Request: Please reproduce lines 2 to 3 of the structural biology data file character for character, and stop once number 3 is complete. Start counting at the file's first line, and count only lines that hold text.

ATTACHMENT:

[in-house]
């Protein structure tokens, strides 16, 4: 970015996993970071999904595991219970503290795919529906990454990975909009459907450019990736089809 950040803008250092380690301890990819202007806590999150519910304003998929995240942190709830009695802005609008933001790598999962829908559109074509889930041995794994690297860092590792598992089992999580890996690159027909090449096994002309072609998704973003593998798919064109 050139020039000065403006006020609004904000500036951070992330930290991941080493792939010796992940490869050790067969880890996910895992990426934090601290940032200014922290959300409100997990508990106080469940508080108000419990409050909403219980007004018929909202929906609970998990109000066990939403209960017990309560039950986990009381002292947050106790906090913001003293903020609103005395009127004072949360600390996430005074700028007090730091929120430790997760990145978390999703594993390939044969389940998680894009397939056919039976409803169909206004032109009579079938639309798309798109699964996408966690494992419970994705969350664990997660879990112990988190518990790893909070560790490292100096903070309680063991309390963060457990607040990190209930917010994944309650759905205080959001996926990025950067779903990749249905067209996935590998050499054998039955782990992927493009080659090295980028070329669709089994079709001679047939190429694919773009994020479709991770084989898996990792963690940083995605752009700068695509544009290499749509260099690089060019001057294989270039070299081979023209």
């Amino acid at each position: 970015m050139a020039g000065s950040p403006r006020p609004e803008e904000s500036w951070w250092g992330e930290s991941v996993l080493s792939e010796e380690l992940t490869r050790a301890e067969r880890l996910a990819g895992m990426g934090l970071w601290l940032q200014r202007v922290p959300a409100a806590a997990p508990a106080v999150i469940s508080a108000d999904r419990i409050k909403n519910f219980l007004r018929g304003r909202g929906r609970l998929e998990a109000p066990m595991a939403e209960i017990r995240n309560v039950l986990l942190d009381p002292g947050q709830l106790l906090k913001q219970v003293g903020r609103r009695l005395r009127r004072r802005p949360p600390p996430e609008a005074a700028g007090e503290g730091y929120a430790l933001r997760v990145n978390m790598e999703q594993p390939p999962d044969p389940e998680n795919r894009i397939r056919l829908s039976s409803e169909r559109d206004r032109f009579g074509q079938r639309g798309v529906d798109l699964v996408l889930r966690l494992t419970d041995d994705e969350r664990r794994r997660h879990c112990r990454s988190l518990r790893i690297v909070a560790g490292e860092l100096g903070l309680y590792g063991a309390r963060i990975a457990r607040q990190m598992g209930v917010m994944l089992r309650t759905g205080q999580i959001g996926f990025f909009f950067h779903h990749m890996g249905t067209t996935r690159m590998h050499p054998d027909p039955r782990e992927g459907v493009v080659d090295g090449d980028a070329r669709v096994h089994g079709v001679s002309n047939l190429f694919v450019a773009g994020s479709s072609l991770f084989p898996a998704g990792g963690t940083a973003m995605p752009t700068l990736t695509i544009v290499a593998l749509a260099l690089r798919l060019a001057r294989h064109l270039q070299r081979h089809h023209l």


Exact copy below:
């Protein structure tokens, strides 16, 4: 970015996993970071999904595991219970503290795919529906990454990975909009459907450019990736089809 950040803008250092380690301890990819202007806590999150519910304003998929995240942190709830009695802005609008933001790598999962829908559109074509889930041995794994690297860092590792598992089992999580890996690159027909090449096994002309072609998704973003593998798919064109 050139020039000065403006006020609004904000500036951070992330930290991941080493792939010796992940490869050790067969880890996910895992990426934090601290940032200014922290959300409100997990508990106080469940508080108000419990409050909403219980007004018929909202929906609970998990109000066990939403209960017990309560039950986990009381002292947050106790906090913001003293903020609103005395009127004072949360600390996430005074700028007090730091929120430790997760990145978390999703594993390939044969389940998680894009397939056919039976409803169909206004032109009579079938639309798309798109699964996408966690494992419970994705969350664990997660879990112990988190518990790893909070560790490292100096903070309680063991309390963060457990607040990190209930917010994944309650759905205080959001996926990025950067779903990749249905067209996935590998050499054998039955782990992927493009080659090295980028070329669709089994079709001679047939190429694919773009994020479709991770084989898996990792963690940083995605752009700068695509544009290499749509260099690089060019001057294989270039070299081979023209």
């Amino acid at each position: 970015m050139a020039g000065s950040p403006r006020p609004e803008e904000s500036w951070w250092g992330e930290s991941v996993l080493s792939e010796e380690l992940t490869r050790a301890e067969r880890l996910a990819g895992m990426g934090l970071w601290l940032q200014r202007v922290p959300a409100a806590a997990p508990a106080v999150i469940s508080a108000d999904r419990i409050k909403n519910f219980l007004r018929g304003r909202g929906r609970l998929e998990a109000p066990m595991a939403e209960i017990r995240n309560v039950l986990l942190d009381p002292g947050q709830l106790l906090k913001q219970v003293g903020r609103r009695l005395r009127r004072r802005p949360p600390p996430e609008a005074a700028g007090e503290g730091y929120a430790l933001r997760v990145n978390m790598e999703q594993p390939p999962d044969p389940e998680n795919r894009i397939r056919l829908s039976s409803e169909r559109d206004r032109f009579g074509q079938r639309g798309v529906d798109l699964v996408l889930r966690l494992t419970d041995d994705e969350r664990r794994r997660h879990c112990r990454s988190l518990r790893i690297v909070a560790g490292e860092l100096g903070l309680y590792g063991a309390r963060i990975a457990r607040q990190m598992g209930v917010m994944l089992r309650t759905g205080q999580i959001g996926f990025f909009f950067h779903h990749m890996g249905t067209t996935r690159m590998h050499p054998d027909p039955r782990e992927g459907v493009v080659d090295g090449d980028a070329r669709v096994h089994g079709v001679s002309n047939l190429f694919v450019a773009g994020s479709s072609l991770f084989p898996a998704g990792g963690t940083a973003m995605p752009t700068l990736t695509i544009v290499a593998l749509a260099l690089r798919l060019a001057r294989h064109l270039q070299r081979h089809h023209l």